Resistance training improves single leg stance performance in older adults

Adam M. Gonzalez, Gerald T. Mangine, Maren S. Fragala, Jeffrey R. Stout, Kyle S. Beyer, Jonathan D. Bohner, Nadia S. Emerson, Jay R. Hoffman

Research output: Contribution to journalArticlepeer-review

18 Scopus citations


Age-associated losses in muscle mass, or sarcopenia, are marked by accompanying decrements in strength and muscle quality, impairing balance and increasing the risk for falls. Although progressive resistance training has been widely accepted as an appropriate modality for the treatment of sarcopenia, it has yet to offer consistent results in terms of improved balance. The purpose of the present research was to investigate the effects on static balance performance following a 6-week fullbody progressive resistance training program in untrained older adults. Evaluation of magnitude-based inferences indicated the progressive resistance training intervention to be likely beneficial for improving static balance performance. These results were likely related to the strengthening of all major muscle groups by the incorporation of both free weights and resistance machines in the exercise regimen. Our findings support the use of progressive resistance training for untrained older adults to improve balance.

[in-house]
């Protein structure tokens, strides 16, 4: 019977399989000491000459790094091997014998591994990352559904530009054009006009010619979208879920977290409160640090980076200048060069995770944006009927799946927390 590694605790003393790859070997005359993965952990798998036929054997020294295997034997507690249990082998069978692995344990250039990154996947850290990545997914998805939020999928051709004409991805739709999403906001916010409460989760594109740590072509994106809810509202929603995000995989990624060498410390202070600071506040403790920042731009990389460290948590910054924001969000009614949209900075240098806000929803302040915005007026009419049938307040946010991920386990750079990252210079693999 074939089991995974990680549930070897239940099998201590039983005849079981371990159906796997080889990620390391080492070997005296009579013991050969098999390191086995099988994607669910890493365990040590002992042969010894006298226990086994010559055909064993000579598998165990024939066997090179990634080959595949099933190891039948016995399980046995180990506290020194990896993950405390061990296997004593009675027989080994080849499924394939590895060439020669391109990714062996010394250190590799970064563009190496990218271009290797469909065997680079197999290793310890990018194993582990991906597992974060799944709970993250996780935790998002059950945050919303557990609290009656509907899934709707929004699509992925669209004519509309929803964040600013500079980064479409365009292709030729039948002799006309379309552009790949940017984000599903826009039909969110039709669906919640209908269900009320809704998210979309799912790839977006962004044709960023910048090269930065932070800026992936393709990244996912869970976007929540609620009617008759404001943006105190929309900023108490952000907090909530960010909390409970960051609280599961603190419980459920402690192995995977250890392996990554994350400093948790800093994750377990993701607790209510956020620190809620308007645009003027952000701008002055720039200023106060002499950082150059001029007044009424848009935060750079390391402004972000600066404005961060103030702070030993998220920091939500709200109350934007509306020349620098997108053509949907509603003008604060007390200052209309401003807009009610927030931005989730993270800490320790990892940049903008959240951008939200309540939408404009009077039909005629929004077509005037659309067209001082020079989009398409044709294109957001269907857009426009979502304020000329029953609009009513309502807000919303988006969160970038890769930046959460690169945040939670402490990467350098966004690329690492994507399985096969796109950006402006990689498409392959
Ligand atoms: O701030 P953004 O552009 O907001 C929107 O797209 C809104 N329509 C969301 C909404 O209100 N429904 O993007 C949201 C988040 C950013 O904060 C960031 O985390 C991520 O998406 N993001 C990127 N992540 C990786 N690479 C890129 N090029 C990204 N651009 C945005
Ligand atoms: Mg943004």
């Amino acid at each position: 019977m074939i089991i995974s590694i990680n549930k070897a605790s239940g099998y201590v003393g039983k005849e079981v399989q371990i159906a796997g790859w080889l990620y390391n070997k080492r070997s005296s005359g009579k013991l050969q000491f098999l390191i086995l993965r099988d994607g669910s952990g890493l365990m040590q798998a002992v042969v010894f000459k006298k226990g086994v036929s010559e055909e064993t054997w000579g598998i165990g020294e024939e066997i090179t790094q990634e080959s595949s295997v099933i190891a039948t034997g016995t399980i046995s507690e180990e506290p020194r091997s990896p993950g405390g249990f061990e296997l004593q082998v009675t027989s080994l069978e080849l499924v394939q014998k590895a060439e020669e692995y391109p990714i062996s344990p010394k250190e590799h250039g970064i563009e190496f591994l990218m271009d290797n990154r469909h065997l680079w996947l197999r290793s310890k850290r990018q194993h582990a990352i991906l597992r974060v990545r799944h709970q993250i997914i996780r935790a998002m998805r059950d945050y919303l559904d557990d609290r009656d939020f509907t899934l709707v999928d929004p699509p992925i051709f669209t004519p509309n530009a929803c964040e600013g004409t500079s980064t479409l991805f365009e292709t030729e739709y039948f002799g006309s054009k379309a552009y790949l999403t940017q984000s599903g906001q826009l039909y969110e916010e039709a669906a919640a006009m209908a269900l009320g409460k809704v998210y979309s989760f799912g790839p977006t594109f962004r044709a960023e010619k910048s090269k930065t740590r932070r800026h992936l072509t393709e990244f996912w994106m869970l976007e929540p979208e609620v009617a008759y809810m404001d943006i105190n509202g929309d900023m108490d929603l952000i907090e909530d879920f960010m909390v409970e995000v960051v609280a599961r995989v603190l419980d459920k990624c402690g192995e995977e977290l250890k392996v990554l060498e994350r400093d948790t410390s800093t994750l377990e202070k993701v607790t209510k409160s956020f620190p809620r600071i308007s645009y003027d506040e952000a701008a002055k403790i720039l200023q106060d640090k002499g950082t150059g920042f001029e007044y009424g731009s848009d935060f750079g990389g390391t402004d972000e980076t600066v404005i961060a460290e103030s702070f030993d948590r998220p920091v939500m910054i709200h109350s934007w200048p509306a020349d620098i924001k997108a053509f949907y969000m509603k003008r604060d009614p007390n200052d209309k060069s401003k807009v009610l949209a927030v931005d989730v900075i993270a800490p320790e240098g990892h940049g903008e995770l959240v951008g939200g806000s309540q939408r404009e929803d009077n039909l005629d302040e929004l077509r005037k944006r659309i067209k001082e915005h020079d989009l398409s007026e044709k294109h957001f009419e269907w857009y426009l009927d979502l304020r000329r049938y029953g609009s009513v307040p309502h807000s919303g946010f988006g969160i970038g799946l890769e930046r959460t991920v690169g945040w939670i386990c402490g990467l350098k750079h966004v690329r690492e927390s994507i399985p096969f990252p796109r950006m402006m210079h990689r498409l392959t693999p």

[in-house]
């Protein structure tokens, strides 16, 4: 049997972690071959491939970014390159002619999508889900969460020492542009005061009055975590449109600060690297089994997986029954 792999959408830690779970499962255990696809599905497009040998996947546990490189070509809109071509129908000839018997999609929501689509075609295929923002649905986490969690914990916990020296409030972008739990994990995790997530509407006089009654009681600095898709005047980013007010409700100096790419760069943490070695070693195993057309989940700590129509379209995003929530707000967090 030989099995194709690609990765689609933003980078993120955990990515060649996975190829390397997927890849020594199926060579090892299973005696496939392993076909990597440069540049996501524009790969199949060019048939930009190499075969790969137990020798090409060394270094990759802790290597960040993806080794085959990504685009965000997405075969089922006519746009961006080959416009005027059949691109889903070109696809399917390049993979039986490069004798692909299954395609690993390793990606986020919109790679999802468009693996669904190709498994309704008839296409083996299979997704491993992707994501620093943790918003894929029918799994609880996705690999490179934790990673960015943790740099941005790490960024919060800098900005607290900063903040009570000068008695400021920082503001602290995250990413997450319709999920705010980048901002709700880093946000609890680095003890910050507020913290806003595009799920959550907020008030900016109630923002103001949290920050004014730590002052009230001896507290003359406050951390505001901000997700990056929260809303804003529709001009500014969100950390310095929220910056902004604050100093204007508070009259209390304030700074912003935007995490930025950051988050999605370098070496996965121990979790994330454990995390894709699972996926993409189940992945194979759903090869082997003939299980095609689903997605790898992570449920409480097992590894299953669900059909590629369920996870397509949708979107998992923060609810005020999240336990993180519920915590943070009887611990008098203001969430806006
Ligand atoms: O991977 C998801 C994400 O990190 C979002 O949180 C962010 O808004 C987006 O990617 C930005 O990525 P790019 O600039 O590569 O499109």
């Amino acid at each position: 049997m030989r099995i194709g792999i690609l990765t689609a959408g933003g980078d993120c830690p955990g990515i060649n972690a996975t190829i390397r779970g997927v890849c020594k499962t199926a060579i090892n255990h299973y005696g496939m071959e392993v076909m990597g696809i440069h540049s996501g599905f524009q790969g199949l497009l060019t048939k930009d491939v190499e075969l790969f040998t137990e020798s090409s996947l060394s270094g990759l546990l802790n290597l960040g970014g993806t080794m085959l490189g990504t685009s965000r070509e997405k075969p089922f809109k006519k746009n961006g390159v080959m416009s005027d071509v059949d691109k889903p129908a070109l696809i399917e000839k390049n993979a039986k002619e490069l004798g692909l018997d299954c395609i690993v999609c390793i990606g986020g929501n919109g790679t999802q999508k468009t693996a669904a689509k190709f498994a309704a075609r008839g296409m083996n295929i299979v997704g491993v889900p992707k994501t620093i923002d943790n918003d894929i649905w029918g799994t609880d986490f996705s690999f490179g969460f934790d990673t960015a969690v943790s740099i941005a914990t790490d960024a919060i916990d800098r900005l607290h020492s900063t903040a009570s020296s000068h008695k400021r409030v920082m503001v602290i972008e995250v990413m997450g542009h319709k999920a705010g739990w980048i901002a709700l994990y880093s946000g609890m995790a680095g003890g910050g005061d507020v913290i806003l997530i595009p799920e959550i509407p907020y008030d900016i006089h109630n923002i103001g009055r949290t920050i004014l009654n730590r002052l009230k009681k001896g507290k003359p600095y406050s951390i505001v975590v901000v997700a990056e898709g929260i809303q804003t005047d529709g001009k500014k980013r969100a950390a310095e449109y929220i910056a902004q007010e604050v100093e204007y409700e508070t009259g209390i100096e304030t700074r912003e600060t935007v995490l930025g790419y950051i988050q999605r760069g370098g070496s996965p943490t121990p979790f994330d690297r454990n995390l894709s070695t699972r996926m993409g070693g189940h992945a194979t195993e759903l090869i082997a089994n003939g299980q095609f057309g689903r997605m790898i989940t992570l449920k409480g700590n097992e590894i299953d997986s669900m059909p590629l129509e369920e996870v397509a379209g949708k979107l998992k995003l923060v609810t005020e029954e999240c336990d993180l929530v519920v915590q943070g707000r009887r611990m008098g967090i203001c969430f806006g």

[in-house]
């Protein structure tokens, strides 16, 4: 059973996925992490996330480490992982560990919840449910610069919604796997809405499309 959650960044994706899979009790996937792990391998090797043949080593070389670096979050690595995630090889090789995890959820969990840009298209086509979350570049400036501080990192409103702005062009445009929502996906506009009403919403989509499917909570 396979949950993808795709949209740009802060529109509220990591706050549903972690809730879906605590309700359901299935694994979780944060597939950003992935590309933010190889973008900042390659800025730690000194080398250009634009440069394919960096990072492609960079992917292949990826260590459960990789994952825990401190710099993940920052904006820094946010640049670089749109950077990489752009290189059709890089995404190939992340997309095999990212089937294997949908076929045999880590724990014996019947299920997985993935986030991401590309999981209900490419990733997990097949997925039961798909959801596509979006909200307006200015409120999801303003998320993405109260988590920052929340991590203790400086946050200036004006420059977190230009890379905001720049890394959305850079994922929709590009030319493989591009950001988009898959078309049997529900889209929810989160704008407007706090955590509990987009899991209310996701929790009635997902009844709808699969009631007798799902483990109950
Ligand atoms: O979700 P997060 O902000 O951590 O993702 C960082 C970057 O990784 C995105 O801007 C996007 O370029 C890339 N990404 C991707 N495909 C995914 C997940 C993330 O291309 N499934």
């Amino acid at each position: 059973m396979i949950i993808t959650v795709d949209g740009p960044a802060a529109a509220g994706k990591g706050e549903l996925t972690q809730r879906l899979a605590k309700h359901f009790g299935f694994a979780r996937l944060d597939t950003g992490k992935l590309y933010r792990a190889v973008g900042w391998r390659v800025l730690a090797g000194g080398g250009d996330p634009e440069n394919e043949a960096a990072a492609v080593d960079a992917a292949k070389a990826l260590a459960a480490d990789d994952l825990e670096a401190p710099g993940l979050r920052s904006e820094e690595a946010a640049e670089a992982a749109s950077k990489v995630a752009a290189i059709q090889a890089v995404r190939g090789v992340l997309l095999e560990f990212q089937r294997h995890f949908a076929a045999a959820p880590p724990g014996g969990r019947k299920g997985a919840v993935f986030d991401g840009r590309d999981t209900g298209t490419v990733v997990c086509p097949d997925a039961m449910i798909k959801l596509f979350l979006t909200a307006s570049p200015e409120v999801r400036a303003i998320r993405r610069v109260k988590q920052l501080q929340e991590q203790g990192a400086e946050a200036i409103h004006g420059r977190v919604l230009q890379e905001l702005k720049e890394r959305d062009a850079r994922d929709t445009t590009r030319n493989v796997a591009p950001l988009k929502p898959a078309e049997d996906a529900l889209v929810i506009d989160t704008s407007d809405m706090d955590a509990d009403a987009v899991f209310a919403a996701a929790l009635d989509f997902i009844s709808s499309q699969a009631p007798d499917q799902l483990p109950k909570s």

Original languageEnglish
Pages (from-to)89-92
Number of pages4
JournalAging clinical and experimental research
Issue number1
StatePublished - Feb 2014
Externally publishedYes


  • Older adults
  • Resistance training
  • Single leg stance
  • Static balance


Dive into the research topics of 'Resistance training improves single leg stance performance in older adults'. Together they form a unique fingerprint.

Cite this